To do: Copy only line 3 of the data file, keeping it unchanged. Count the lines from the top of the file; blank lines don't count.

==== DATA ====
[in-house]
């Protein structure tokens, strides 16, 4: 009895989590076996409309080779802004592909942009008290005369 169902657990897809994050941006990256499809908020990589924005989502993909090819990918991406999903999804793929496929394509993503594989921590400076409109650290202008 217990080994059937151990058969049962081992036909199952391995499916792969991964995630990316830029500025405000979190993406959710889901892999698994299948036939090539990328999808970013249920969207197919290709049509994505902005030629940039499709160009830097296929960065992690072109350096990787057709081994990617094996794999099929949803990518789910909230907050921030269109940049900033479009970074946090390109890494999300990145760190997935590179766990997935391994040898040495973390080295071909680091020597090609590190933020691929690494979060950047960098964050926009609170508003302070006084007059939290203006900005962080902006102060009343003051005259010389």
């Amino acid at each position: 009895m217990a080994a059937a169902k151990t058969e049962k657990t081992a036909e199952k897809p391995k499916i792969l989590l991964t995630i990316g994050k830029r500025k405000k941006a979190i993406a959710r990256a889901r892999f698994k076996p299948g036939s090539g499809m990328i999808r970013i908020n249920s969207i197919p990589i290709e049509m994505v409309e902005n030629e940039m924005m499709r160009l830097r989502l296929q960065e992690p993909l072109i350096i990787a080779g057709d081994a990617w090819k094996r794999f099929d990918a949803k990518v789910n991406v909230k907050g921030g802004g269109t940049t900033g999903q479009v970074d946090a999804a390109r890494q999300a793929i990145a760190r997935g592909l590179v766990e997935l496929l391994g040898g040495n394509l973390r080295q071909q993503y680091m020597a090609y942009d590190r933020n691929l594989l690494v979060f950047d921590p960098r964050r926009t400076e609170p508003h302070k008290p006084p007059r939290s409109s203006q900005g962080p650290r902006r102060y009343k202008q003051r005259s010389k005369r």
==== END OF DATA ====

């Amino acid at each position: 009895m217990a080994a059937a169902k151990t058969e049962k657990t081992a036909e199952k897809p391995k499916i792969l989590l991964t995630i990316g994050k830029r500025k405000k941006a979190i993406a959710r990256a889901r892999f698994k076996p299948g036939s090539g499809m990328i999808r970013i908020n249920s969207i197919p990589i290709e049509m994505v409309e902005n030629e940039m924005m499709r160009l830097r989502l296929q960065e992690p993909l072109i350096i990787a080779g057709d081994a990617w090819k094996r794999f099929d990918a949803k990518v789910n991406v909230k907050g921030g802004g269109t940049t900033g999903q479009v970074d946090a999804a390109r890494q999300a793929i990145a760190r997935g592909l590179v766990e997935l496929l391994g040898g040495n394509l973390r080295q071909q993503y680091m020597a090609y942009d590190r933020n691929l594989l690494v979060f950047d921590p960098r964050r926009t400076e609170p508003h302070k008290p006084p007059r939290s409109s203006q900005g962080p650290r902006r102060y009343k202008q003051r005259s010389k005369r």